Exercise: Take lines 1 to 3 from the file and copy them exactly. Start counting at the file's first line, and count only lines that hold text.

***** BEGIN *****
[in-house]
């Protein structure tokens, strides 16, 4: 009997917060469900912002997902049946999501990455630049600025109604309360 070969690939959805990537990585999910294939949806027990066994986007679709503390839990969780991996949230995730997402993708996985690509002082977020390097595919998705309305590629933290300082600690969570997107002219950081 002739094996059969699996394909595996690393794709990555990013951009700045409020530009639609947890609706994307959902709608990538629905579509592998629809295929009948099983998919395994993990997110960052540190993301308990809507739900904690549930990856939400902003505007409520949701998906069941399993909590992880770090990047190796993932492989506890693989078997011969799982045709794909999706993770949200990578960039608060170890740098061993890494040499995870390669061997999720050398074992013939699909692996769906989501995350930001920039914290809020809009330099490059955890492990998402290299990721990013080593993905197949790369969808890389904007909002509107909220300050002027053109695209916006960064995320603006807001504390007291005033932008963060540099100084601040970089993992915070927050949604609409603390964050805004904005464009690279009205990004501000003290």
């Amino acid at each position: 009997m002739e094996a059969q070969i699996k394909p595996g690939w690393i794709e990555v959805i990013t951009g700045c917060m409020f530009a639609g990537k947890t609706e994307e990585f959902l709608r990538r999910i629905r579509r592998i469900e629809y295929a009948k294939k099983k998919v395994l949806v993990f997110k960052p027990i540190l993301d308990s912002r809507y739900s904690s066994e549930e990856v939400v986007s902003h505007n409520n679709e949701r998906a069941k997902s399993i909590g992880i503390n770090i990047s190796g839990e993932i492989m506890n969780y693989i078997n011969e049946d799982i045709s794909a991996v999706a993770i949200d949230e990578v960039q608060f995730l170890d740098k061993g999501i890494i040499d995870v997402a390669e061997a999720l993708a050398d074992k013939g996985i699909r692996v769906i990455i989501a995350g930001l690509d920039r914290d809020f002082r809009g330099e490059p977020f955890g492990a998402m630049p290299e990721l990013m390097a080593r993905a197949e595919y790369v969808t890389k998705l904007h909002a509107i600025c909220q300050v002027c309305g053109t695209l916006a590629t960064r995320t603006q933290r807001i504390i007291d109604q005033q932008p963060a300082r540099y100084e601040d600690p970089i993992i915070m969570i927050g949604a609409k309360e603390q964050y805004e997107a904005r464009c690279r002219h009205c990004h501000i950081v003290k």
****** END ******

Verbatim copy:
[in-house]
């Protein structure tokens, strides 16, 4: 009997917060469900912002997902049946999501990455630049600025109604309360 070969690939959805990537990585999910294939949806027990066994986007679709503390839990969780991996949230995730997402993708996985690509002082977020390097595919998705309305590629933290300082600690969570997107002219950081 002739094996059969699996394909595996690393794709990555990013951009700045409020530009639609947890609706994307959902709608990538629905579509592998629809295929009948099983998919395994993990997110960052540190993301308990809507739900904690549930990856939400902003505007409520949701998906069941399993909590992880770090990047190796993932492989506890693989078997011969799982045709794909999706993770949200990578960039608060170890740098061993890494040499995870390669061997999720050398074992013939699909692996769906989501995350930001920039914290809020809009330099490059955890492990998402290299990721990013080593993905197949790369969808890389904007909002509107909220300050002027053109695209916006960064995320603006807001504390007291005033932008963060540099100084601040970089993992915070927050949604609409603390964050805004904005464009690279009205990004501000003290």
């Amino acid at each position: 009997m002739e094996a059969q070969i699996k394909p595996g690939w690393i794709e990555v959805i990013t951009g700045c917060m409020f530009a639609g990537k947890t609706e994307e990585f959902l709608r990538r999910i629905r579509r592998i469900e629809y295929a009948k294939k099983k998919v395994l949806v993990f997110k960052p027990i540190l993301d308990s912002r809507y739900s904690s066994e549930e990856v939400v986007s902003h505007n409520n679709e949701r998906a069941k997902s399993i909590g992880i503390n770090i990047s190796g839990e993932i492989m506890n969780y693989i078997n011969e049946d799982i045709s794909a991996v999706a993770i949200d949230e990578v960039q608060f995730l170890d740098k061993g999501i890494i040499d995870v997402a390669e061997a999720l993708a050398d074992k013939g996985i699909r692996v769906i990455i989501a995350g930001l690509d920039r914290d809020f002082r809009g330099e490059p977020f955890g492990a998402m630049p290299e990721l990013m390097a080593r993905a197949e595919y790369v969808t890389k998705l904007h909002a509107i600025c909220q300050v002027c309305g053109t695209l916006a590629t960064r995320t603006q933290r807001i504390i007291d109604q005033q932008p963060a300082r540099y100084e601040d600690p970089i993992i915070m969570i927050g949604a609409k309360e603390q964050y805004e997107a904005r464009c690279r002219h009205c990004h501000i950081v003290k």